Jay, a social media manager from London who runs her own platform called Miss Hyperglam, was inspired by the hypergamy and femininity content she was consuming online, but still felt that there was more to be said, particularly given her experience as a Black woman in the dating world.
“If you're dating heterosexually and you're going to live with a man, we really need to pick the best man for the future that we're trying to create, and usually that's someone on your level or up,” she told BuzzFeed News.
Her content is a combination of self-development, which is targeted at encouraging women to invest in themselves, saying no to going 50/50 on bills with men, and embracing their femininity.
Ideas around performing femininity make up one of the fundamental tenets of the hypergamy coaching space, with content telling women how to dress and the dos and don'ts of how to behave. But as Armstrong points out, it just isn’t enough.
“Yes, femininity is crucial, but it has to also be backed up with the right education, the right parents, the right friendship group, the right shared experiences, and class similarity all the way down,” Armstrong said. “It's always going to be the women who are from wealthy families; the women who don't need to marry up are always going to be better at the presentation.”
If there was ever a group that could have a real chance at hypergamy, it is unsurprisingly “very young, very conventionally attractive, class privileged, mostly white women,” Armstrong noted.
Emily de Réan wouldn’t quite consider herself a coach in a formal sense, and she admitted that she hadn’t heard the term “hypergamy” until last year. But that hasn’t stopped her followers from reaching out for advice and her content from circulating on hypergamy communities online.
“I will answer and tell them what I think, I wouldn't call it coaching. It's me responding to followers and helping; I'm not ruling anything out for the future, but it was never my intention in the beginning,” she told BuzzFeed News.
She said young women have told her, “Wow, I've been following you for two months, and you gave me the push to leave my boyfriend. I knew he was no good for me.”
The 37-year-old from Dallas tells her 40,000 followers on TikTok that a major mistake straight women make in dating is believing “love is all you need” while disregarding a man’s earning power. Her content has been criticized by some detractors who have labeled her a gold digger, but Réan is unfazed.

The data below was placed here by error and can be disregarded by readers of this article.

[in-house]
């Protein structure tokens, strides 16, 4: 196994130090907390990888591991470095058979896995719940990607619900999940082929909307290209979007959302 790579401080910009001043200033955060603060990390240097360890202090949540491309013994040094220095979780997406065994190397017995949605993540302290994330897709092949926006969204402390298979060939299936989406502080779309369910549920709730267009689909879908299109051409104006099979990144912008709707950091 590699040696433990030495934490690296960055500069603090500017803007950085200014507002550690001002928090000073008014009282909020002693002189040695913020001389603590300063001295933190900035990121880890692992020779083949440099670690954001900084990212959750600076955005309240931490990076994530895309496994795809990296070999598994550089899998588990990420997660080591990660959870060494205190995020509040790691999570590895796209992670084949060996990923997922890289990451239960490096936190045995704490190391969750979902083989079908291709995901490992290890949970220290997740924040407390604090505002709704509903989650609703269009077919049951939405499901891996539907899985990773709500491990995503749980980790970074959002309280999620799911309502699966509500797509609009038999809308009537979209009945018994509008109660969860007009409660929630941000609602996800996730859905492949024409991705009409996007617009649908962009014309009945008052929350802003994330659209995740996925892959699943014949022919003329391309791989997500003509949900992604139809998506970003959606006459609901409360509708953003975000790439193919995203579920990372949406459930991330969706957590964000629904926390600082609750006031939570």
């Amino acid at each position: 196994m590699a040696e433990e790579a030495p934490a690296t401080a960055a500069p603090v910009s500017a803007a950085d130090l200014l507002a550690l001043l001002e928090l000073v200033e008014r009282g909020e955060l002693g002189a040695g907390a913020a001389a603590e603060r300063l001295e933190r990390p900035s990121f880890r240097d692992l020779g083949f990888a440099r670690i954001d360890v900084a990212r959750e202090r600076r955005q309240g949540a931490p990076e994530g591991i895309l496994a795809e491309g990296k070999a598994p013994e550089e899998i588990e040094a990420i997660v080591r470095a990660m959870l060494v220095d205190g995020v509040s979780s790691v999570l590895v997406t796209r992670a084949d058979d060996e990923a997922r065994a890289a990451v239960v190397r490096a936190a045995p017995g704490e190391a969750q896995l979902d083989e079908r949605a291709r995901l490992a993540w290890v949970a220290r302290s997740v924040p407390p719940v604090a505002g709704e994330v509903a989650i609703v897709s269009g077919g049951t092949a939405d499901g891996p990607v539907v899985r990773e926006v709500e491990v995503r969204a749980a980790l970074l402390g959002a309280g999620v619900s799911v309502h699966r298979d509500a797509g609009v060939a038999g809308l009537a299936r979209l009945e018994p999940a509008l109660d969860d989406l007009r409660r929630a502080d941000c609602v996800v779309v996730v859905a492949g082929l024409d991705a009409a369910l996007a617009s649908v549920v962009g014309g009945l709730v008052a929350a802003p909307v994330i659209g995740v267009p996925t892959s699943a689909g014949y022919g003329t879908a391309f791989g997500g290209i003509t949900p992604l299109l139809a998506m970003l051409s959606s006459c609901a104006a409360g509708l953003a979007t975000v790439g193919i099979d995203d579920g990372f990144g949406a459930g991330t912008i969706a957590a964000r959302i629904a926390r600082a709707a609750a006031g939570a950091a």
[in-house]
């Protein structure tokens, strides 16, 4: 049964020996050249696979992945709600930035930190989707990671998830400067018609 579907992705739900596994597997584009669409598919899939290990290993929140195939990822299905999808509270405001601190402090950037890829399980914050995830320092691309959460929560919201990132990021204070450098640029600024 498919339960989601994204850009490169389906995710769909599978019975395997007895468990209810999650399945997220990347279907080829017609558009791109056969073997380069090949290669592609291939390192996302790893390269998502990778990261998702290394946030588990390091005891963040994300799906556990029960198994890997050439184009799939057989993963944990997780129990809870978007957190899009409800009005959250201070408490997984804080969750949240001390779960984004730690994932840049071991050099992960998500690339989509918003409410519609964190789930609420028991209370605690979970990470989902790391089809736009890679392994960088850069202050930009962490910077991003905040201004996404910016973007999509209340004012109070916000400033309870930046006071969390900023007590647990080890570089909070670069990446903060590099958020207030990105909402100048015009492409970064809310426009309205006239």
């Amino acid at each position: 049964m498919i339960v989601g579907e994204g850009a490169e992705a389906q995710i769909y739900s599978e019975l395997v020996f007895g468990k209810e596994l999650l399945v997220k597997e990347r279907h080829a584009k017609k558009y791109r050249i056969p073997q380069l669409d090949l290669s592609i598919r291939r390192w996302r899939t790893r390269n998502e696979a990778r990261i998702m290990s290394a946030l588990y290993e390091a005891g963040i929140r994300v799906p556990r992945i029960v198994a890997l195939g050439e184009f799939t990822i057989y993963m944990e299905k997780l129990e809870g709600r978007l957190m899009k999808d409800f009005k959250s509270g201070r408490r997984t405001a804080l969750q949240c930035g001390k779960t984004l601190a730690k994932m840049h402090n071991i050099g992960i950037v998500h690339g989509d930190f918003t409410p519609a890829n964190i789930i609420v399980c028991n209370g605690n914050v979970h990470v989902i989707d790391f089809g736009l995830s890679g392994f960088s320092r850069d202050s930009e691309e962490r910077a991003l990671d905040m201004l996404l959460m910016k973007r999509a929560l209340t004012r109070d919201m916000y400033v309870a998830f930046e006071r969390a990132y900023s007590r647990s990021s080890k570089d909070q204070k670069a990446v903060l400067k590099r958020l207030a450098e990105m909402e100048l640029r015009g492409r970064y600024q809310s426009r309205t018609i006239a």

“It doesn't really affect me because I'm from a more upper-middle-class background — I’m educated and I've traveled the world. I know who I am,” she said. “I just think that there are people that — perhaps they feel vexed, especially a lot of men that I tell young women to demand more [from] because perhaps they're not up to the part [and] they're not able to meet the demand.”
Réan said she was surprised to find a great deal of support from women of color, who she says make up 40% of her following.
“That really actually blew me away,” she said. “I'm very honored and I've talked to a lot of them and they said, ‘I'm just so glad that you're spelling it out that it's possible for me.’”
Even when presented with current demographics and the realities of her own privilege, Réan said she is an optimist who doesn’t believe anything is out of reach for those who are clear on what they want because, in her world, you can always “polish yourself.”
“You can always learn about good manners. You can always educate yourself. I mean, this is 2022 — we've got the internet, you've got YouTube, I think that you could be wherever you want to be,” she said. “And maybe it’s part of me that's an incredible optimist. But I just think that optimists tend to win in life.”
As women hoping to strategize their way through dating continue to flock to the hypergamy ministry online, the data in the real world indicates that we’re headed in a totally different direction.
“In any kind of class rotation, there's going to be more awesome women than there are men and there's no need to marry down,” Armstrong said. “I mean, why would a super-rich guy marry a drop-dead beautiful woman who was poor when he could marry a drop-dead beautiful woman who was rich?”
Maybe it’s time for new coaches and influencers to emerge and start preparing heterosexual women for the most likely outcomes, but I guess “5 Places To Meet Your Average Joe to Go Halves With on the Bill For Life” doesn’t quite have the same dazzle to it.